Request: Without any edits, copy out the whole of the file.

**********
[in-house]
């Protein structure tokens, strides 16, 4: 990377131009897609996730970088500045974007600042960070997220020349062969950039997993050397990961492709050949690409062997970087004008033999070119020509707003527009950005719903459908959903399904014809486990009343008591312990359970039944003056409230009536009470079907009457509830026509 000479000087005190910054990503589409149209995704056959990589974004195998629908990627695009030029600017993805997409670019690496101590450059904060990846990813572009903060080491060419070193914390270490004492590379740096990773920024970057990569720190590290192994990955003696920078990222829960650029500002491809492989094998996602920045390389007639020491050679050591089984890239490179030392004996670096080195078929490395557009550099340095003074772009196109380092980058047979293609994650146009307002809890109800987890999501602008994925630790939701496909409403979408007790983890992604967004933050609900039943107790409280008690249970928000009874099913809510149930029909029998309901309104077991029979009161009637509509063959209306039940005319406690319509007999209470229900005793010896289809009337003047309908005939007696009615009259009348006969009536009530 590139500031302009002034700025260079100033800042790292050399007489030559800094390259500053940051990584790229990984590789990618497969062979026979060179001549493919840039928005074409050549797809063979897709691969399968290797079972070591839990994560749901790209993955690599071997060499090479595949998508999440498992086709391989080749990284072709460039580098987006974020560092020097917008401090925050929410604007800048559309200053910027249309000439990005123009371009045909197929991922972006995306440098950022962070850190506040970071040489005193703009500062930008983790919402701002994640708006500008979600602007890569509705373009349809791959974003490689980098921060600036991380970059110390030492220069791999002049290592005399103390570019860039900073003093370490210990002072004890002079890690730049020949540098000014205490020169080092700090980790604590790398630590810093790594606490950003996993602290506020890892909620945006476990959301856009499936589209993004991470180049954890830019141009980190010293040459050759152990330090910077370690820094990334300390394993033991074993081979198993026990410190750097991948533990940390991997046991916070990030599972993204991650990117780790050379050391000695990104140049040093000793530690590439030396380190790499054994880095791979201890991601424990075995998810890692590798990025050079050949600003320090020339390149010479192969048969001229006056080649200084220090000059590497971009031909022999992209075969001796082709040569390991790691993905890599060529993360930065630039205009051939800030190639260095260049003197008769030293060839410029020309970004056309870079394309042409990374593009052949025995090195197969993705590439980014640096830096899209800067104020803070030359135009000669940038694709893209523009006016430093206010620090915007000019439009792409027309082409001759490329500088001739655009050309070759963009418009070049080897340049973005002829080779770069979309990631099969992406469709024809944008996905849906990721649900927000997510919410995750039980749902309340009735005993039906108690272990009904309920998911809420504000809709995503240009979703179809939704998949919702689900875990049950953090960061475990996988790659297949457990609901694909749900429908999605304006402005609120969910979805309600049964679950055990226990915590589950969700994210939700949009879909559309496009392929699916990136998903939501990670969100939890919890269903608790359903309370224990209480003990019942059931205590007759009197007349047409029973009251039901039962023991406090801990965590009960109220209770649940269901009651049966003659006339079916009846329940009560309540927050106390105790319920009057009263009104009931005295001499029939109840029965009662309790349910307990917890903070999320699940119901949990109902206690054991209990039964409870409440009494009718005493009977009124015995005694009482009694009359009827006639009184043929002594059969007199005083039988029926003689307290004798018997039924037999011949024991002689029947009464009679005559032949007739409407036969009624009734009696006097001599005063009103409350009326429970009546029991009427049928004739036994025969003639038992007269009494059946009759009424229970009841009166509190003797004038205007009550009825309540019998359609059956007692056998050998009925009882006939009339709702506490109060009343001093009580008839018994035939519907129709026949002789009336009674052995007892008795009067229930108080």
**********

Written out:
[in-house]
């Protein structure tokens, strides 16, 4: 990377131009897609996730970088500045974007600042960070997220020349062969950039997993050397990961492709050949690409062997970087004008033999070119020509707003527009950005719903459908959903399904014809486990009343008591312990359970039944003056409230009536009470079907009457509830026509 000479000087005190910054990503589409149209995704056959990589974004195998629908990627695009030029600017993805997409670019690496101590450059904060990846990813572009903060080491060419070193914390270490004492590379740096990773920024970057990569720190590290192994990955003696920078990222829960650029500002491809492989094998996602920045390389007639020491050679050591089984890239490179030392004996670096080195078929490395557009550099340095003074772009196109380092980058047979293609994650146009307002809890109800987890999501602008994925630790939701496909409403979408007790983890992604967004933050609900039943107790409280008690249970928000009874099913809510149930029909029998309901309104077991029979009161009637509509063959209306039940005319406690319509007999209470229900005793010896289809009337003047309908005939007696009615009259009348006969009536009530 590139500031302009002034700025260079100033800042790292050399007489030559800094390259500053940051990584790229990984590789990618497969062979026979060179001549493919840039928005074409050549797809063979897709691969399968290797079972070591839990994560749901790209993955690599071997060499090479595949998508999440498992086709391989080749990284072709460039580098987006974020560092020097917008401090925050929410604007800048559309200053910027249309000439990005123009371009045909197929991922972006995306440098950022962070850190506040970071040489005193703009500062930008983790919402701002994640708006500008979600602007890569509705373009349809791959974003490689980098921060600036991380970059110390030492220069791999002049290592005399103390570019860039900073003093370490210990002072004890002079890690730049020949540098000014205490020169080092700090980790604590790398630590810093790594606490950003996993602290506020890892909620945006476990959301856009499936589209993004991470180049954890830019141009980190010293040459050759152990330090910077370690820094990334300390394993033991074993081979198993026990410190750097991948533990940390991997046991916070990030599972993204991650990117780790050379050391000695990104140049040093000793530690590439030396380190790499054994880095791979201890991601424990075995998810890692590798990025050079050949600003320090020339390149010479192969048969001229006056080649200084220090000059590497971009031909022999992209075969001796082709040569390991790691993905890599060529993360930065630039205009051939800030190639260095260049003197008769030293060839410029020309970004056309870079394309042409990374593009052949025995090195197969993705590439980014640096830096899209800067104020803070030359135009000669940038694709893209523009006016430093206010620090915007000019439009792409027309082409001759490329500088001739655009050309070759963009418009070049080897340049973005002829080779770069979309990631099969992406469709024809944008996905849906990721649900927000997510919410995750039980749902309340009735005993039906108690272990009904309920998911809420504000809709995503240009979703179809939704998949919702689900875990049950953090960061475990996988790659297949457990609901694909749900429908999605304006402005609120969910979805309600049964679950055990226990915590589950969700994210939700949009879909559309496009392929699916990136998903939501990670969100939890919890269903608790359903309370224990209480003990019942059931205590007759009197007349047409029973009251039901039962023991406090801990965590009960109220209770649940269901009651049966003659006339079916009846329940009560309540927050106390105790319920009057009263009104009931005295001499029939109840029965009662309790349910307990917890903070999320699940119901949990109902206690054991209990039964409870409440009494009718005493009977009124015995005694009482009694009359009827006639009184043929002594059969007199005083039988029926003689307290004798018997039924037999011949024991002689029947009464009679005559032949007739409407036969009624009734009696006097001599005063009103409350009326429970009546029991009427049928004739036994025969003639038992007269009494059946009759009424229970009841009166509190003797004038205007009550009825309540019998359609059956007692056998050998009925009882006939009339709702506490109060009343001093009580008839018994035939519907129709026949002789009336009674052995007892008795009067229930108080």